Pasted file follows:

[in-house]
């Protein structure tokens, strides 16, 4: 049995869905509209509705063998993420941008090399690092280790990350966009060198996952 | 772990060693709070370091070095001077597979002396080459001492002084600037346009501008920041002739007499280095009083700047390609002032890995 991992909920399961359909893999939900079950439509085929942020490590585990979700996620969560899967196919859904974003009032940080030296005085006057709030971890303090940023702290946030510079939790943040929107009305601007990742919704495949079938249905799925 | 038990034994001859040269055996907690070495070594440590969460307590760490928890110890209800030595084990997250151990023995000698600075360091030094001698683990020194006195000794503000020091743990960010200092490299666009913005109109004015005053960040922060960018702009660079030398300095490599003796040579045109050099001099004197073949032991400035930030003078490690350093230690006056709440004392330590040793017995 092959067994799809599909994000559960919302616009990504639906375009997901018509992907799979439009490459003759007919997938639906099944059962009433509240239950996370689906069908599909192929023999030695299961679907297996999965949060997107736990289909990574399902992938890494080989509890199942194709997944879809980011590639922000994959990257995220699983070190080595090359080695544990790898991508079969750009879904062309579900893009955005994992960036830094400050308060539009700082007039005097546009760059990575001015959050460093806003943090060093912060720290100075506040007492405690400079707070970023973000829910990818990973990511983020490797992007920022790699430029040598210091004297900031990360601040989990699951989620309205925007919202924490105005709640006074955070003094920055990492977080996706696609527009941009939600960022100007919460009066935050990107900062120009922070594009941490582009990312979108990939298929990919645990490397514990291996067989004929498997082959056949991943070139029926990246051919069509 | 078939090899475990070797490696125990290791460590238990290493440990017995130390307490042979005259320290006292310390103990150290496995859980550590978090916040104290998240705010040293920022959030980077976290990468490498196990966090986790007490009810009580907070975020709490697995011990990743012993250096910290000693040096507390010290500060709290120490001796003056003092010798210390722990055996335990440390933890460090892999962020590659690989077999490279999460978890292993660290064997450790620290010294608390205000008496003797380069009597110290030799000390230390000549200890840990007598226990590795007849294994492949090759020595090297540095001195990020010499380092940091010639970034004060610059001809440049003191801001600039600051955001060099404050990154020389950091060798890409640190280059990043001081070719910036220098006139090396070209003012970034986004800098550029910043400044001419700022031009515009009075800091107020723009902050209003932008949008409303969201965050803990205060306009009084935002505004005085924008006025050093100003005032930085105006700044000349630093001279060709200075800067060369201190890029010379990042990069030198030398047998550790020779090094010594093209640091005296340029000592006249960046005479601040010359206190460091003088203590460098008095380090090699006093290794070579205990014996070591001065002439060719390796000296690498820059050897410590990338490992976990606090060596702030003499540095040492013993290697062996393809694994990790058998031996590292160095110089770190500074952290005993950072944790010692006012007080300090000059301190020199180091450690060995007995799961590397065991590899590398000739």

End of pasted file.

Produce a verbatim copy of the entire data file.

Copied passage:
[in-house]
């Protein structure tokens, strides 16, 4: 049995869905509209509705063998993420941008090399690092280790990350966009060198996952 | 772990060693709070370091070095001077597979002396080459001492002084600037346009501008920041002739007499280095009083700047390609002032890995 991992909920399961359909893999939900079950439509085929942020490590585990979700996620969560899967196919859904974003009032940080030296005085006057709030971890303090940023702290946030510079939790943040929107009305601007990742919704495949079938249905799925 | 038990034994001859040269055996907690070495070594440590969460307590760490928890110890209800030595084990997250151990023995000698600075360091030094001698683990020194006195000794503000020091743990960010200092490299666009913005109109004015005053960040922060960018702009660079030398300095490599003796040579045109050099001099004197073949032991400035930030003078490690350093230690006056709440004392330590040793017995 092959067994799809599909994000559960919302616009990504639906375009997901018509992907799979439009490459003759007919997938639906099944059962009433509240239950996370689906069908599909192929023999030695299961679907297996999965949060997107736990289909990574399902992938890494080989509890199942194709997944879809980011590639922000994959990257995220699983070190080595090359080695544990790898991508079969750009879904062309579900893009955005994992960036830094400050308060539009700082007039005097546009760059990575001015959050460093806003943090060093912060720290100075506040007492405690400079707070970023973000829910990818990973990511983020490797992007920022790699430029040598210091004297900031990360601040989990699951989620309205925007919202924490105005709640006074955070003094920055990492977080996706696609527009941009939600960022100007919460009066935050990107900062120009922070594009941490582009990312979108990939298929990919645990490397514990291996067989004929498997082959056949991943070139029926990246051919069509 | 078939090899475990070797490696125990290791460590238990290493440990017995130390307490042979005259320290006292310390103990150290496995859980550590978090916040104290998240705010040293920022959030980077976290990468490498196990966090986790007490009810009580907070975020709490697995011990990743012993250096910290000693040096507390010290500060709290120490001796003056003092010798210390722990055996335990440390933890460090892999962020590659690989077999490279999460978890292993660290064997450790620290010294608390205000008496003797380069009597110290030799000390230390000549200890840990007598226990590795007849294994492949090759020595090297540095001195990020010499380092940091010639970034004060610059001809440049003191801001600039600051955001060099404050990154020389950091060798890409640190280059990043001081070719910036220098006139090396070209003012970034986004800098550029910043400044001419700022031009515009009075800091107020723009902050209003932008949008409303969201965050803990205060306009009084935002505004005085924008006025050093100003005032930085105006700044000349630093001279060709200075800067060369201190890029010379990042990069030198030398047998550790020779090094010594093209640091005296340029000592006249960046005479601040010359206190460091003088203590460098008095380090090699006093290794070579205990014996070591001065002439060719390796000296690498820059050897410590990338490992976990606090060596702030003499540095040492013993290697062996393809694994990790058998031996590292160095110089770190500074952290005993950072944790010692006012007080300090000059301190020199180091450690060995007995799961590397065991590899590398000739």